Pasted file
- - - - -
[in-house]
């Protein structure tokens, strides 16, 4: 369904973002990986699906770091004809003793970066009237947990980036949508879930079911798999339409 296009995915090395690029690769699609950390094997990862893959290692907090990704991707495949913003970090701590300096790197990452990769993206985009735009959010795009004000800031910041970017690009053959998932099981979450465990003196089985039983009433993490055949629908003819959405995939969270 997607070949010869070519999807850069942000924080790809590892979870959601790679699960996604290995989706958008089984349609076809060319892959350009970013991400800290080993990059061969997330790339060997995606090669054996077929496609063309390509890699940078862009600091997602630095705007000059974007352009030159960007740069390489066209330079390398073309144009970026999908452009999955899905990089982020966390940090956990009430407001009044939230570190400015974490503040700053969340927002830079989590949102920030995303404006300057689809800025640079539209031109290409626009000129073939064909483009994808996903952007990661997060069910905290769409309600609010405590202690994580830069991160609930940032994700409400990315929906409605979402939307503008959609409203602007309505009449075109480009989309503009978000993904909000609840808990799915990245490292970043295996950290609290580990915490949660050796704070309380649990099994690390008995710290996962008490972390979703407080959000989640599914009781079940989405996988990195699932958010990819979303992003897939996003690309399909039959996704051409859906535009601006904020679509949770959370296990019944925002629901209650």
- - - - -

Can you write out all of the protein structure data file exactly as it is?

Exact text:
[in-house]
């Protein structure tokens, strides 16, 4: 369904973002990986699906770091004809003793970066009237947990980036949508879930079911798999339409 296009995915090395690029690769699609950390094997990862893959290692907090990704991707495949913003970090701590300096790197990452990769993206985009735009959010795009004000800031910041970017690009053959998932099981979450465990003196089985039983009433993490055949629908003819959405995939969270 997607070949010869070519999807850069942000924080790809590892979870959601790679699960996604290995989706958008089984349609076809060319892959350009970013991400800290080993990059061969997330790339060997995606090669054996077929496609063309390509890699940078862009600091997602630095705007000059974007352009030159960007740069390489066209330079390398073309144009970026999908452009999955899905990089982020966390940090956990009430407001009044939230570190400015974490503040700053969340927002830079989590949102920030995303404006300057689809800025640079539209031109290409626009000129073939064909483009994808996903952007990661997060069910905290769409309600609010405590202690994580830069991160609930940032994700409400990315929906409605979402939307503008959609409203602007309505009449075109480009989309503009978000993904909000609840808990799915990245490292970043295996950290609290580990915490949660050796704070309380649990099994690390008995710290996962008490972390979703407080959000989640599914009781079940989405996988990195699932958010990819979303992003897939996003690309399909039959996704051409859906535009601006904020679509949770959370296990019944925002629901209650």